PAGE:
New Institute of Medicine Report: Fodder for Stories on Comparative Effectiveness Research

Published on
June 30, 2009

A new Institute of Medicine report offers some excellent fodder for stories on "comparative effectiveness research," which examines whether and why some medical treatments are more effective than others.

You'll be hearing a lot about the comparative effectiveness buzzword as the national health reform debate unfolds, because it's seen as crucial in in lowering health costs. Why spend money on drug-eluting stents for heart disease, for example, if plain old stents might just keep people alive longer?

The U.S. government plans to spend $1.1 billion on studying comparative effectiveness research. The report, "Initial National Priorities for Comparative Effectiveness Research," is the Institute of Medicine's answer to the question posed by lawmakers: How should we spend this money? It sets priorities for research based on interviews and testimony from countless stakeholders, including medical researchers, health agencies, industry, hospitals, advocacy groups, insurers and consumers.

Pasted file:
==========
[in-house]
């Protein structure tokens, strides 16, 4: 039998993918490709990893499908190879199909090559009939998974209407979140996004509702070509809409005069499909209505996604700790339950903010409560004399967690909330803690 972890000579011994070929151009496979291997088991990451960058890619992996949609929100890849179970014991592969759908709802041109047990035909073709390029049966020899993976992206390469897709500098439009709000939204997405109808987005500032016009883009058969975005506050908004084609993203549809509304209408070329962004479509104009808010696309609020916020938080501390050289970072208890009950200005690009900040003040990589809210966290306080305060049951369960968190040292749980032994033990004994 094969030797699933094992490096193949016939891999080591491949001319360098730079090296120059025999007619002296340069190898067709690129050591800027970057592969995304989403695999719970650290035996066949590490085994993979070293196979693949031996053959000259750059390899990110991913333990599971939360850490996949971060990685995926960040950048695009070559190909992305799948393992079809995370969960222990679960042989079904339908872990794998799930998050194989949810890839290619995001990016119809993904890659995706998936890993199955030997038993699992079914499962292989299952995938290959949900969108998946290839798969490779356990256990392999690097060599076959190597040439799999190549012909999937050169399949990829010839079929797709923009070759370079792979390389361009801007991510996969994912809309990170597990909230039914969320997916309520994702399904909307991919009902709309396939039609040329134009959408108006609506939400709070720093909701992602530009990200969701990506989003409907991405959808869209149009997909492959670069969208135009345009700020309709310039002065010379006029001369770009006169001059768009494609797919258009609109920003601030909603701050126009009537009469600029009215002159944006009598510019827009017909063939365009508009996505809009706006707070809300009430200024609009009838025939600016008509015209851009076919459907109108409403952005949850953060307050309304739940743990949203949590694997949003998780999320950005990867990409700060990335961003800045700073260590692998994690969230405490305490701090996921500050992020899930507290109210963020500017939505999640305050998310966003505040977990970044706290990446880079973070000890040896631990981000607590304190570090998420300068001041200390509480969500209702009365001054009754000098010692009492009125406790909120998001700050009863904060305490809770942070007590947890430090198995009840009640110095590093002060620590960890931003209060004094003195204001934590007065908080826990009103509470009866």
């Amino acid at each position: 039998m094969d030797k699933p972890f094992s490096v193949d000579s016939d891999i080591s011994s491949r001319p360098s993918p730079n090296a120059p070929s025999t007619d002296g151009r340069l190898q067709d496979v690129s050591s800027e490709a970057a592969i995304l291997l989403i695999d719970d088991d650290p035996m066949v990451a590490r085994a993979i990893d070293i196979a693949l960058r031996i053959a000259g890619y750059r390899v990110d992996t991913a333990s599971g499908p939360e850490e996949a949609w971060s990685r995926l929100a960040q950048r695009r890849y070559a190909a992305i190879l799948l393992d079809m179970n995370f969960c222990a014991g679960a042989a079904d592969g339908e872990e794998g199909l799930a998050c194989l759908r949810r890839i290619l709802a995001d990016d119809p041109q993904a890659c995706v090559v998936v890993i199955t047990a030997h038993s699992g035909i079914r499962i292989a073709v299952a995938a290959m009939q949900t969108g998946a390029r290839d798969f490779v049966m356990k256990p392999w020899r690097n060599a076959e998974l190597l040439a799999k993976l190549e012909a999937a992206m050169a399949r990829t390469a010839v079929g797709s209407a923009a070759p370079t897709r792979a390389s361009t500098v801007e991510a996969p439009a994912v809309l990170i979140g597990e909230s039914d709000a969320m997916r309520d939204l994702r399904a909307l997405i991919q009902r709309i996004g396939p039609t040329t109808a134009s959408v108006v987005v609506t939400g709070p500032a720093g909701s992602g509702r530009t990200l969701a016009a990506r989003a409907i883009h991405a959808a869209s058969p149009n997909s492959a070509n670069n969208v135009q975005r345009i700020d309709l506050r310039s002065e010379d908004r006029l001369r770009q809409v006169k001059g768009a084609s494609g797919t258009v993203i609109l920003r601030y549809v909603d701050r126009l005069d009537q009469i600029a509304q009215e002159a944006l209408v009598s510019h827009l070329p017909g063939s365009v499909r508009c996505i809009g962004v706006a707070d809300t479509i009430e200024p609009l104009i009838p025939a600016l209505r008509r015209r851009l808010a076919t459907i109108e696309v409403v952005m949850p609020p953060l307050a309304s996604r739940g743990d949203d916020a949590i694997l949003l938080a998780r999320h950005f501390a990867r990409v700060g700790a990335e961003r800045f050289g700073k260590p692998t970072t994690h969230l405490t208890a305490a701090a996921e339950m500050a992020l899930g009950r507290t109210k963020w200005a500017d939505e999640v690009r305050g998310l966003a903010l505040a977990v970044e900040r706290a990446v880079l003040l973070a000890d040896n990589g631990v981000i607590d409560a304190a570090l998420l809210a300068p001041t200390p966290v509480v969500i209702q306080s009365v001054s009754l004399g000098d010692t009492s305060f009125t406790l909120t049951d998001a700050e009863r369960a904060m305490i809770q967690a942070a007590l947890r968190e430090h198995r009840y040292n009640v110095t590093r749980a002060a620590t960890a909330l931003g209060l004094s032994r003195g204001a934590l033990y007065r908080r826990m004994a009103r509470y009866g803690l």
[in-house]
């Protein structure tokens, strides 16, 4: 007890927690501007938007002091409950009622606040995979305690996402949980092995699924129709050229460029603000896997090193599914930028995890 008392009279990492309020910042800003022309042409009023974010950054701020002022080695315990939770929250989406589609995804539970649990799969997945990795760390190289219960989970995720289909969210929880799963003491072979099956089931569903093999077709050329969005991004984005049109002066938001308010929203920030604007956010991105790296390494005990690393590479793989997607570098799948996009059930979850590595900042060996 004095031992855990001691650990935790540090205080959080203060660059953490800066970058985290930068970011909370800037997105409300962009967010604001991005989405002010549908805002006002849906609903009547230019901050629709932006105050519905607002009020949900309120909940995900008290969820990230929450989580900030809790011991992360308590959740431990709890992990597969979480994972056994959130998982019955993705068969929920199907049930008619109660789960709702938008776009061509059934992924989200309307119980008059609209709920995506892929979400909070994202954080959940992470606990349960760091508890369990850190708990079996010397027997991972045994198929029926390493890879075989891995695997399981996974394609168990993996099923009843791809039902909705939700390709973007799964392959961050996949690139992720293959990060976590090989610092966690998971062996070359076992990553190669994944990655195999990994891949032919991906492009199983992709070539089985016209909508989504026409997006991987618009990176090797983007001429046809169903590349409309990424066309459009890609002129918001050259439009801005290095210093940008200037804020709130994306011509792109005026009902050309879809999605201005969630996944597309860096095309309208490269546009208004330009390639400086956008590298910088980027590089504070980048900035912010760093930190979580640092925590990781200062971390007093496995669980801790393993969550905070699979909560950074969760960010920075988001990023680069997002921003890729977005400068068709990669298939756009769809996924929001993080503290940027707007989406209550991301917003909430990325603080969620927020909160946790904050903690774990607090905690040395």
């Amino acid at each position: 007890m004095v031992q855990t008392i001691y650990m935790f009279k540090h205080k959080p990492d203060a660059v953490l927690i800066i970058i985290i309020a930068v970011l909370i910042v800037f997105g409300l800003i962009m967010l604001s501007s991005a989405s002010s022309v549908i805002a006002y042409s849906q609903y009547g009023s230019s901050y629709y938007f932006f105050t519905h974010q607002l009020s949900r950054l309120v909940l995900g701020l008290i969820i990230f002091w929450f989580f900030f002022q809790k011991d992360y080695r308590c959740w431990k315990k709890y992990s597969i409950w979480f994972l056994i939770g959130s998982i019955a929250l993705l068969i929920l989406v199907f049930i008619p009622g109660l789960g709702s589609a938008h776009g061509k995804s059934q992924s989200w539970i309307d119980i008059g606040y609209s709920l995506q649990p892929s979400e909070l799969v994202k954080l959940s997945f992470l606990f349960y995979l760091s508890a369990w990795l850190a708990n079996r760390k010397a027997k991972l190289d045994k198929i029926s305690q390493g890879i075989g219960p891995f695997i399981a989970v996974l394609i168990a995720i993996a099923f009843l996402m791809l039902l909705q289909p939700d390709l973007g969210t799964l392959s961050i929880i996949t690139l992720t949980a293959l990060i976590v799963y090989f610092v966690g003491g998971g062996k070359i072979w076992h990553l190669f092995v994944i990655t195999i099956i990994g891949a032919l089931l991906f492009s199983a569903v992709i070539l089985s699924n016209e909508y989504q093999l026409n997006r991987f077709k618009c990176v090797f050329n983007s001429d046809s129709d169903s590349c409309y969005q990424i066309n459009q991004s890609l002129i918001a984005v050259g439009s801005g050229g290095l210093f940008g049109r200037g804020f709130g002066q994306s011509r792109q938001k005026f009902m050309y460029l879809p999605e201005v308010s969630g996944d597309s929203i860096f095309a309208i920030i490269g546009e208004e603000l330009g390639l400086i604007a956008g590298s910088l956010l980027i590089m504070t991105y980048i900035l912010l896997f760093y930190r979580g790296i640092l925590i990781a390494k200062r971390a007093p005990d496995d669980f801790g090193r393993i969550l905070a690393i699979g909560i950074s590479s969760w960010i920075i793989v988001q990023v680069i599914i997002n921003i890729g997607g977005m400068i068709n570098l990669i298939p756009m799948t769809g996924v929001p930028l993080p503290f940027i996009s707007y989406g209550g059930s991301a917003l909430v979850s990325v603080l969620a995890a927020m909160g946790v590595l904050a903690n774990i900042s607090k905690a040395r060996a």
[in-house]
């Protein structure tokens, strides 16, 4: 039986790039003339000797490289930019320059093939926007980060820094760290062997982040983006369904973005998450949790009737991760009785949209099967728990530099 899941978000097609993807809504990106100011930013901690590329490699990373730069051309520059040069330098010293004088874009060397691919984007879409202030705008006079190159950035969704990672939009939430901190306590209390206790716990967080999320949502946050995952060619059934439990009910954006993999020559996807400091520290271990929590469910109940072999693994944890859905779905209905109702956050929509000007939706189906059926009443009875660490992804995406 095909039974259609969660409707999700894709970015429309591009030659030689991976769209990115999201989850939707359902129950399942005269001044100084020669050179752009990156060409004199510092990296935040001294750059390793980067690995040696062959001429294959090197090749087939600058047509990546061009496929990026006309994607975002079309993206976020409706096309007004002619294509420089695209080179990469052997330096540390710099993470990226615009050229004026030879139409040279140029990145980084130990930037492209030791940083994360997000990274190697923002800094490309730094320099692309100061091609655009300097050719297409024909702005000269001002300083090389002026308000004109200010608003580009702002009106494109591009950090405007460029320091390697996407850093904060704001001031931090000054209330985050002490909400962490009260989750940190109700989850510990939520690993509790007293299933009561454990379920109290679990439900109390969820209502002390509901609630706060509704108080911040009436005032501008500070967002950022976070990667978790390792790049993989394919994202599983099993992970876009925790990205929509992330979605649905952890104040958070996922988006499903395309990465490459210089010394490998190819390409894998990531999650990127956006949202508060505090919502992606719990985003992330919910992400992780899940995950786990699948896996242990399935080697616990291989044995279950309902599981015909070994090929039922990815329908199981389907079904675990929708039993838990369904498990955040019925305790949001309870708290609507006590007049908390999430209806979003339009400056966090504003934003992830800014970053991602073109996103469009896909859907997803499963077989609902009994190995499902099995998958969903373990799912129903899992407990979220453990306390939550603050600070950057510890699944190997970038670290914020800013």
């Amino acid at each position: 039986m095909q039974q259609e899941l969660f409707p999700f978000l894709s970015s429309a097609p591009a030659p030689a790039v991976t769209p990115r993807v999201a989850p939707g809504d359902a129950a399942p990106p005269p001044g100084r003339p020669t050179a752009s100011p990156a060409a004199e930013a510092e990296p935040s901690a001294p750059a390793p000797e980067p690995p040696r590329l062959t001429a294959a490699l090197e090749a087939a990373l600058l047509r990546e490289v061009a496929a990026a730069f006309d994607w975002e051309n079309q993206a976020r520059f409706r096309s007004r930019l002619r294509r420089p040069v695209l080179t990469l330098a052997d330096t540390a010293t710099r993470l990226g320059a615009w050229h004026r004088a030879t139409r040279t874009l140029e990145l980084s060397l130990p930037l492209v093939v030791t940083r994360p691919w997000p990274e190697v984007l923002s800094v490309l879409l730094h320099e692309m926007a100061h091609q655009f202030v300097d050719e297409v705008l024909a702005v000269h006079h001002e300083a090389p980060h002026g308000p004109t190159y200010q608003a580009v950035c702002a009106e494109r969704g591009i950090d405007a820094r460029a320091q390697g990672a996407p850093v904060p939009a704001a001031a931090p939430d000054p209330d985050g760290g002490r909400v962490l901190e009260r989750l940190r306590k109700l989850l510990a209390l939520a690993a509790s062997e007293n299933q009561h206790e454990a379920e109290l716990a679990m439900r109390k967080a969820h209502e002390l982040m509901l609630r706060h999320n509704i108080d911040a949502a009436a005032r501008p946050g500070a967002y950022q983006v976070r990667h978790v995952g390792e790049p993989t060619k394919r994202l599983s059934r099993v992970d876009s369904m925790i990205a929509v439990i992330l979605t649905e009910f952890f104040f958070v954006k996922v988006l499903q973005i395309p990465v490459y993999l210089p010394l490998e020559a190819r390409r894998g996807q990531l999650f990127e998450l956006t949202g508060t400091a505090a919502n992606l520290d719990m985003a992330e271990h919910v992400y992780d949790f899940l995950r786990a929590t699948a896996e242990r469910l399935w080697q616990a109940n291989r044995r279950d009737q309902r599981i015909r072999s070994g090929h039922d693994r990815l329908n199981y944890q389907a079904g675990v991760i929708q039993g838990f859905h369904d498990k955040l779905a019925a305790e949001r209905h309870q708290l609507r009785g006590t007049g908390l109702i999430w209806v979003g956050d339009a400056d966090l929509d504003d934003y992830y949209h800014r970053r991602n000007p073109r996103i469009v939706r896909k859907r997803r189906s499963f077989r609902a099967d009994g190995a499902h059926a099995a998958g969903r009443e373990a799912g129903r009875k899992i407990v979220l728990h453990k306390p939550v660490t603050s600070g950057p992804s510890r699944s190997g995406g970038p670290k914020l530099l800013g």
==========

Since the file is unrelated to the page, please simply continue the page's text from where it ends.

The report highlights atrial fibrillation, acid reflux, hearing loss, preventing falls in older adults, inflammatory disease, and prostate cancer as high priority conditions for examining the comparative effectiveness of treatments.

The press release is worth a quick read as it includes names of members of the IOM committee preparing the report - some of whom might be based in your area and might make for good interviews.